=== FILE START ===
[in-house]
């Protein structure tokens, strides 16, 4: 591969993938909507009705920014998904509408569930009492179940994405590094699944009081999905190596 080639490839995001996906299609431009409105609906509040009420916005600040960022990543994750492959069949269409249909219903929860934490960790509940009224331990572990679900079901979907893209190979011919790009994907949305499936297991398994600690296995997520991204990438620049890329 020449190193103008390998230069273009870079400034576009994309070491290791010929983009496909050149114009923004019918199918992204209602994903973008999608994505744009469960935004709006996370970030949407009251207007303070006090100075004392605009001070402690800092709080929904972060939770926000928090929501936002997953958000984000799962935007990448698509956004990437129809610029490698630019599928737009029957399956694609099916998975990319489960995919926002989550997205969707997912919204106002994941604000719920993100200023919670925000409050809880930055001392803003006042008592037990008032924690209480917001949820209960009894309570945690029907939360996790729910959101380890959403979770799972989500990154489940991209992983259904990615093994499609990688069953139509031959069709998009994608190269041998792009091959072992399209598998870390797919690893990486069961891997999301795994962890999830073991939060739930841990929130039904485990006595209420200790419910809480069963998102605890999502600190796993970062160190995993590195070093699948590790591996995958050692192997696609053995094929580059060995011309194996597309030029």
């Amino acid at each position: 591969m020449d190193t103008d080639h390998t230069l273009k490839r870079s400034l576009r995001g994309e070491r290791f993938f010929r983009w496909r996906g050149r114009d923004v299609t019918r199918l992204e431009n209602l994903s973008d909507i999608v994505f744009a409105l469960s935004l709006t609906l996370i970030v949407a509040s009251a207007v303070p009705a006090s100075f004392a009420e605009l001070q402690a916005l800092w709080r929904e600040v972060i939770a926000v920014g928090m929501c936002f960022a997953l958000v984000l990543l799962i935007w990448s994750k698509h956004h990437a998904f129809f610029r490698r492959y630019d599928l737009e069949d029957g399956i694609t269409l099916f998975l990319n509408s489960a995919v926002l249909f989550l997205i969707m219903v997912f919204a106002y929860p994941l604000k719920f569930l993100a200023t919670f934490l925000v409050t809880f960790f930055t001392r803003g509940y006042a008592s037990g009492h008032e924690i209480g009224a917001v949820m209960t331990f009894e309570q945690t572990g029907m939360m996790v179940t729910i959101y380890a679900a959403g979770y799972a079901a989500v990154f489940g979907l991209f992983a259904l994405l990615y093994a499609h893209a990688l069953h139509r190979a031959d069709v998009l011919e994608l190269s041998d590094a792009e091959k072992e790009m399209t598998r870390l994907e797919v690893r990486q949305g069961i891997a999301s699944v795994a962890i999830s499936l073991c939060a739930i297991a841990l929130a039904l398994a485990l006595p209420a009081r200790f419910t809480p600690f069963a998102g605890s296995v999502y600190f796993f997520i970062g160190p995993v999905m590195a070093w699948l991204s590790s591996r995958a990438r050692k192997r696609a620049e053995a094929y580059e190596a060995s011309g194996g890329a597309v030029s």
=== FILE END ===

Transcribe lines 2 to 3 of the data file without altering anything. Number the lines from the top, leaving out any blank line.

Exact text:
């Protein structure tokens, strides 16, 4: 591969993938909507009705920014998904509408569930009492179940994405590094699944009081999905190596 080639490839995001996906299609431009409105609906509040009420916005600040960022990543994750492959069949269409249909219903929860934490960790509940009224331990572990679900079901979907893209190979011919790009994907949305499936297991398994600690296995997520991204990438620049890329 020449190193103008390998230069273009870079400034576009994309070491290791010929983009496909050149114009923004019918199918992204209602994903973008999608994505744009469960935004709006996370970030949407009251207007303070006090100075004392605009001070402690800092709080929904972060939770926000928090929501936002997953958000984000799962935007990448698509956004990437129809610029490698630019599928737009029957399956694609099916998975990319489960995919926002989550997205969707997912919204106002994941604000719920993100200023919670925000409050809880930055001392803003006042008592037990008032924690209480917001949820209960009894309570945690029907939360996790729910959101380890959403979770799972989500990154489940991209992983259904990615093994499609990688069953139509031959069709998009994608190269041998792009091959072992399209598998870390797919690893990486069961891997999301795994962890999830073991939060739930841990929130039904485990006595209420200790419910809480069963998102605890999502600190796993970062160190995993590195070093699948590790591996995958050692192997696609053995094929580059060995011309194996597309030029």
């Amino acid at each position: 591969m020449d190193t103008d080639h390998t230069l273009k490839r870079s400034l576009r995001g994309e070491r290791f993938f010929r983009w496909r996906g050149r114009d923004v299609t019918r199918l992204e431009n209602l994903s973008d909507i999608v994505f744009a409105l469960s935004l709006t609906l996370i970030v949407a509040s009251a207007v303070p009705a006090s100075f004392a009420e605009l001070q402690a916005l800092w709080r929904e600040v972060i939770a926000v920014g928090m929501c936002f960022a997953l958000v984000l990543l799962i935007w990448s994750k698509h956004h990437a998904f129809f610029r490698r492959y630019d599928l737009e069949d029957g399956i694609t269409l099916f998975l990319n509408s489960a995919v926002l249909f989550l997205i969707m219903v997912f919204a106002y929860p994941l604000k719920f569930l993100a200023t919670f934490l925000v409050t809880f960790f930055t001392r803003g509940y006042a008592s037990g009492h008032e924690i209480g009224a917001v949820m209960t331990f009894e309570q945690t572990g029907m939360m996790v179940t729910i959101y380890a679900a959403g979770y799972a079901a989500v990154f489940g979907l991209f992983a259904l994405l990615y093994a499609h893209a990688l069953h139509r190979a031959d069709v998009l011919e994608l190269s041998d590094a792009e091959k072992e790009m399209t598998r870390l994907e797919v690893r990486q949305g069961i891997a999301s699944v795994a962890i999830s499936l073991c939060a739930i297991a841990l929130a039904l398994a485990l006595p209420a009081r200790f419910t809480p600690f069963a998102g605890s296995v999502y600190f796993f997520i970062g160190p995993v999905m590195a070093w699948l991204s590790s591996r995958a990438r050692k192997r696609a620049e053995a094929y580059e190596a060995s011309g194996g890329a597309v030029s």